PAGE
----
Now, college athletics is a part of college, and so it would be nice if the NCAA, for example, would put in their strategic plan to help with these great big aspirational goals.

Meredith: It might also help their public perception. I know that there’s a healthy amount of skepticism about—certainly large athletic programs—and how much of what you just described their actually doing, and even…even just generally about college athletics. I think there’s some data that shows those of us on college campuses that are not part of the athletics programs have a… have distrust of that. I’m not speaking for myself personally now, but there’s some nationally derived data that you have about that.

Wyatt: Yeah.

Meredith: And it’s a little bit shocking actually.

Wyatt: Yeah. And it’s a surprise how many people think college athletics is all about making money. Of course, at Southern Utah University we’re not making money. It costs us a lot more than what it brings in. So…

Meredith: So why do we do it? I mean, if we say that college athletics is the front porch to the university, is that to just bring people in to entertain them and hope to break even? Or how can it fit into those larger aspirational goals that you mentioned?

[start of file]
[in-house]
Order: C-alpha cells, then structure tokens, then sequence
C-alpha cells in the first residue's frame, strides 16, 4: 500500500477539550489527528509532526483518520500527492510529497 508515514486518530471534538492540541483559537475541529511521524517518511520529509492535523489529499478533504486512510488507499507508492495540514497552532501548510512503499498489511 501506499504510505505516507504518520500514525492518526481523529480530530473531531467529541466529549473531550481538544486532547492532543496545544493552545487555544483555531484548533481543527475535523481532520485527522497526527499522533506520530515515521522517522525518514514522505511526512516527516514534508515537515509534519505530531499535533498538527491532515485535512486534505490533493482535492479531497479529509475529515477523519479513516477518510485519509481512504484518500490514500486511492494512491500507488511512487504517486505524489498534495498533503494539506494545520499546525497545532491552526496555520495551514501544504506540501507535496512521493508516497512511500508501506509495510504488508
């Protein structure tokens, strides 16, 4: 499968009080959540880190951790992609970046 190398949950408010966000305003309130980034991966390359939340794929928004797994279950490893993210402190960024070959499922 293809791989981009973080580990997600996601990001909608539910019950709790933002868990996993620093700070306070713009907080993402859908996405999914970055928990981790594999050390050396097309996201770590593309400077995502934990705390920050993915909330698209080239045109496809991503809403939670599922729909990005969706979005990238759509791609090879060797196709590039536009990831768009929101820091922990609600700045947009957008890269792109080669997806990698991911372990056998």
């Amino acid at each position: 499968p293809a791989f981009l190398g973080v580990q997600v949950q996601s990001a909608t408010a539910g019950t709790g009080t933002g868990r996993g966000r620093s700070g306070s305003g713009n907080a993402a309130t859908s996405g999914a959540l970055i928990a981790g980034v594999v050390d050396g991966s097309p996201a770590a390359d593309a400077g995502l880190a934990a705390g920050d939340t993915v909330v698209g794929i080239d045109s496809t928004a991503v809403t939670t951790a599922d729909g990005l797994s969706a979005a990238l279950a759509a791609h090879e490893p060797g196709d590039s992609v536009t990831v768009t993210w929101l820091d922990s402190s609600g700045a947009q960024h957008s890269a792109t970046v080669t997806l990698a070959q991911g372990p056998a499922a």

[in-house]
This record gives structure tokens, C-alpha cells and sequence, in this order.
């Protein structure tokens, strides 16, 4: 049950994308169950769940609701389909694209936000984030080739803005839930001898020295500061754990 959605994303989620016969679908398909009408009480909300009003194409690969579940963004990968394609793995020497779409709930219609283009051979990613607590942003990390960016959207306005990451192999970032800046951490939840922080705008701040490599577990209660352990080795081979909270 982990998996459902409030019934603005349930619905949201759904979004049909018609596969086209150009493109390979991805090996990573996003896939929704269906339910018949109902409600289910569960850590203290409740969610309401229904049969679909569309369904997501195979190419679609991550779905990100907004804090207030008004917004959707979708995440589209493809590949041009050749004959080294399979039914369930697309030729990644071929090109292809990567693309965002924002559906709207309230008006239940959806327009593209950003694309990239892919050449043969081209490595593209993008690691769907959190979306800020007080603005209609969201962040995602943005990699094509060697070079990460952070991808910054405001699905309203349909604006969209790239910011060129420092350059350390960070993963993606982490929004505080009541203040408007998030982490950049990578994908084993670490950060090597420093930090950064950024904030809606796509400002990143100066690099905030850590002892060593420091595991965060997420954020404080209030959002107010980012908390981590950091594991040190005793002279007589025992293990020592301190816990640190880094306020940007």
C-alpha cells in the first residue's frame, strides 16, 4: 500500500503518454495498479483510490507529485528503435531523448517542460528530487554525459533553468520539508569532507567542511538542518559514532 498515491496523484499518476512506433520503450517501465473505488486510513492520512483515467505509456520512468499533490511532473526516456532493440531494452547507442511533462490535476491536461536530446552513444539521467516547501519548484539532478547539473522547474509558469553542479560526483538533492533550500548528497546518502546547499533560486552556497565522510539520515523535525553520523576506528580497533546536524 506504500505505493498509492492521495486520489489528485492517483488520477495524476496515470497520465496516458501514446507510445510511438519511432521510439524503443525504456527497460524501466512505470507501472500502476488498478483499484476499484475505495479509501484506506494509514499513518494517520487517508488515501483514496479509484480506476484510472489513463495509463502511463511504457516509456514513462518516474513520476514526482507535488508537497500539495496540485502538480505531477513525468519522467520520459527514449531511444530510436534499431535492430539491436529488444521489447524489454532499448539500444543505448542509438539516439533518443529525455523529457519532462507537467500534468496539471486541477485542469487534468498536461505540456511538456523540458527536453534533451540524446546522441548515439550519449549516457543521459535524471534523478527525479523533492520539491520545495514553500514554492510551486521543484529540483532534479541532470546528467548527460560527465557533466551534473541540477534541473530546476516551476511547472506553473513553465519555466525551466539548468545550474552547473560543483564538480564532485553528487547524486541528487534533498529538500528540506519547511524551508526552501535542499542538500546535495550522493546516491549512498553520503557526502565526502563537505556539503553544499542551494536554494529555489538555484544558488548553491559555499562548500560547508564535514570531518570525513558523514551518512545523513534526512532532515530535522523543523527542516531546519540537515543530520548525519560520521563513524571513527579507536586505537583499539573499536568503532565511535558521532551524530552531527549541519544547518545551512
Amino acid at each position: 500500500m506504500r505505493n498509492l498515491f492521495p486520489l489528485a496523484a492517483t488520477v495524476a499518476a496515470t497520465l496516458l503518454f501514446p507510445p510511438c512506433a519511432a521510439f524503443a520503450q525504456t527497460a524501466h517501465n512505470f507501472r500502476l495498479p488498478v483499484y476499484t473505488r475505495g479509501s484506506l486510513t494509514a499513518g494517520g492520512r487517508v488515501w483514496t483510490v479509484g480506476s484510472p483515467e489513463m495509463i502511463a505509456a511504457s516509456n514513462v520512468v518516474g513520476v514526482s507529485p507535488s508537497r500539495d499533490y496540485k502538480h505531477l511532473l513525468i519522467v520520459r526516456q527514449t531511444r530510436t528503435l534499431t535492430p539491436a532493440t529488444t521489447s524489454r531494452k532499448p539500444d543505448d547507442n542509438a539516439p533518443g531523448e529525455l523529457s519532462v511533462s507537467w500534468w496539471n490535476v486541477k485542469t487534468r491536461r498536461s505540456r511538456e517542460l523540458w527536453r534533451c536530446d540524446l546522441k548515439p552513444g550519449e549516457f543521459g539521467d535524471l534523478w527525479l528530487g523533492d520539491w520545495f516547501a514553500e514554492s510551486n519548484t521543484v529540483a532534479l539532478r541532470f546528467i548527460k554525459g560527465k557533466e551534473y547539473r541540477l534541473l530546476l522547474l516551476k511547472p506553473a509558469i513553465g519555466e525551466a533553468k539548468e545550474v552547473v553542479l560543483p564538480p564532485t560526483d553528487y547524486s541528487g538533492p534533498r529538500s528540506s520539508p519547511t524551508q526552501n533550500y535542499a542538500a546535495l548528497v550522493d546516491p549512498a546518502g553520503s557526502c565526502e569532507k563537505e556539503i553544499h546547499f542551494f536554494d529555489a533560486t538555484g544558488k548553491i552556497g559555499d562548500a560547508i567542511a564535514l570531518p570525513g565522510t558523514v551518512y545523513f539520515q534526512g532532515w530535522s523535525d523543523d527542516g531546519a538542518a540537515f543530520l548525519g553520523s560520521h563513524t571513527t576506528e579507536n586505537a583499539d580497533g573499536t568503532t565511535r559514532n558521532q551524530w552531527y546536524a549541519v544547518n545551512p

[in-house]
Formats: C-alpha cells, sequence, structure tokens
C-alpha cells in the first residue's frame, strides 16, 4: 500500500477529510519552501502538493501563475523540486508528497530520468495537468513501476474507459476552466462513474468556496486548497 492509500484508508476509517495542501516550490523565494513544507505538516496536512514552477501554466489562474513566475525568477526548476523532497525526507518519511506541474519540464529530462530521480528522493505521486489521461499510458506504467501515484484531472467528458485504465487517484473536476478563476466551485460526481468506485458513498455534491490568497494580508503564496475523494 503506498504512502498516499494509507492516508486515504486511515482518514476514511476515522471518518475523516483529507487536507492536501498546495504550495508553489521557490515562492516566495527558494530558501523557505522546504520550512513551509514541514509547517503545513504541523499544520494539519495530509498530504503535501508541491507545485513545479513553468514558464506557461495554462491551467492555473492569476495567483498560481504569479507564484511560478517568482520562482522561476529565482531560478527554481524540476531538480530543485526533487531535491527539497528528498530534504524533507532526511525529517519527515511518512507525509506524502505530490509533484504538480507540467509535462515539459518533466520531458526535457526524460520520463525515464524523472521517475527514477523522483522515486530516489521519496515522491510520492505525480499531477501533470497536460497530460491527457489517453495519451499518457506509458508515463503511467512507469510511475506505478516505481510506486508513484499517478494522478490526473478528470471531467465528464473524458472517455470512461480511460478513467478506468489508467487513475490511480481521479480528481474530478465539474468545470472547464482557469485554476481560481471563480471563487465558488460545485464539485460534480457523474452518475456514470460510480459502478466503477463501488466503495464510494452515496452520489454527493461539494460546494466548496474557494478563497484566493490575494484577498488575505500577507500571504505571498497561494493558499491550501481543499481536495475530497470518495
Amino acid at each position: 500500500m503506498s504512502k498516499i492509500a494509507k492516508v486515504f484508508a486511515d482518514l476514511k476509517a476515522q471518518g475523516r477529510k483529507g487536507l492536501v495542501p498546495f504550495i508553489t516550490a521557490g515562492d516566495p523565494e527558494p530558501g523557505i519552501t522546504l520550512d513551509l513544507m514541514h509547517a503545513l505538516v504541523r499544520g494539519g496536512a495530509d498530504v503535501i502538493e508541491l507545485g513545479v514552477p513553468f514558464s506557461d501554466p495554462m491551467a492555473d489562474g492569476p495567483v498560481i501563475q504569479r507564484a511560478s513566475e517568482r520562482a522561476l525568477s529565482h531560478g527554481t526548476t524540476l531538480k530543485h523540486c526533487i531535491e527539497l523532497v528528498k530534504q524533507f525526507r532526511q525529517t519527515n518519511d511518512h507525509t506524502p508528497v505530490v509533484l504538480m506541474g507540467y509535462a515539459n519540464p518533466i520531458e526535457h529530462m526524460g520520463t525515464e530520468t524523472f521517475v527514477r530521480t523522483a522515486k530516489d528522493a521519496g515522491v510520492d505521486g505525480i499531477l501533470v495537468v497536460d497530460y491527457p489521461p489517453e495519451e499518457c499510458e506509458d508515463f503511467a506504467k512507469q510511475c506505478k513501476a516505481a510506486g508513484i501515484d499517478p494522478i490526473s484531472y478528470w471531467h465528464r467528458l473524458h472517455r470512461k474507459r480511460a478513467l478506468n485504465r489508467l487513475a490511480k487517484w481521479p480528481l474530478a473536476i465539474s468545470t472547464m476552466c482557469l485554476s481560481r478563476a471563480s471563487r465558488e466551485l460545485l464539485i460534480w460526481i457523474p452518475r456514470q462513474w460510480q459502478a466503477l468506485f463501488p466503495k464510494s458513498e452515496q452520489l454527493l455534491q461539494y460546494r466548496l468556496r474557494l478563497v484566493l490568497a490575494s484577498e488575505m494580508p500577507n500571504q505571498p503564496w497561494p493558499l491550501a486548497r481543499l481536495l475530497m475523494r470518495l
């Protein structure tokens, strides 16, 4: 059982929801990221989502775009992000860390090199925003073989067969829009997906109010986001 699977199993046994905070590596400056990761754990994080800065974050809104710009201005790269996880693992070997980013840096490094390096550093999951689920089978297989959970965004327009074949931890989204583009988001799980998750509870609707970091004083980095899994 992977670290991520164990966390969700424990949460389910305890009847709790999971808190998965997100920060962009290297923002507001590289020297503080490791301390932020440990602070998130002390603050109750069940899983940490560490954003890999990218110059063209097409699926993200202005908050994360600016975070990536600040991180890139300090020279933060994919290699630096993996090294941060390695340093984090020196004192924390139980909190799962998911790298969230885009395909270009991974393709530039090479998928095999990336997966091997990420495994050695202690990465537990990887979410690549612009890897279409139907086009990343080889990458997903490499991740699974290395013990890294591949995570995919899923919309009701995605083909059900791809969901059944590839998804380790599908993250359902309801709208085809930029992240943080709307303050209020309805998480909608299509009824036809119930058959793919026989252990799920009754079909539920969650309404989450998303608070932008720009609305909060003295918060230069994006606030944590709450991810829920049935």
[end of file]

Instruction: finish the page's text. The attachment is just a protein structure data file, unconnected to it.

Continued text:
Wyatt: Yeah. So I think that if the NCAA and the conferences would state that their goals are to pursue the broad ambitions of the universities in which they sit, and as you said, not limited to the students that are participants, not limited to those who are entertained or delighted or inspired by a contest, but actually to adopt these big goals and…so for example, you know, if college athletics is the front porch of a university, then this front porch should be brining people in. Not in to be entertained, but in to be educated. And what we’re seeing nationally is this small decline in people going to college. We’re struggling with that with men.

Meredith: Yeah, enrollment data shows males enrolling at even lower rates than women. It’s accelerating among men.

Wyatt: And we’re struggling to get students to complete nationally. We’re not really struggling so much with these things at Southern Utah University because we’re seeing a growing population of students—it’s growing, our completion rates are rising—but nationally, this is a real challenge. The next generation might actually be less educated than the current generation.

Meredith: Yeah that’s…

Wyatt: That’s a dangerous trend.

Meredith: It is a dangerous trend.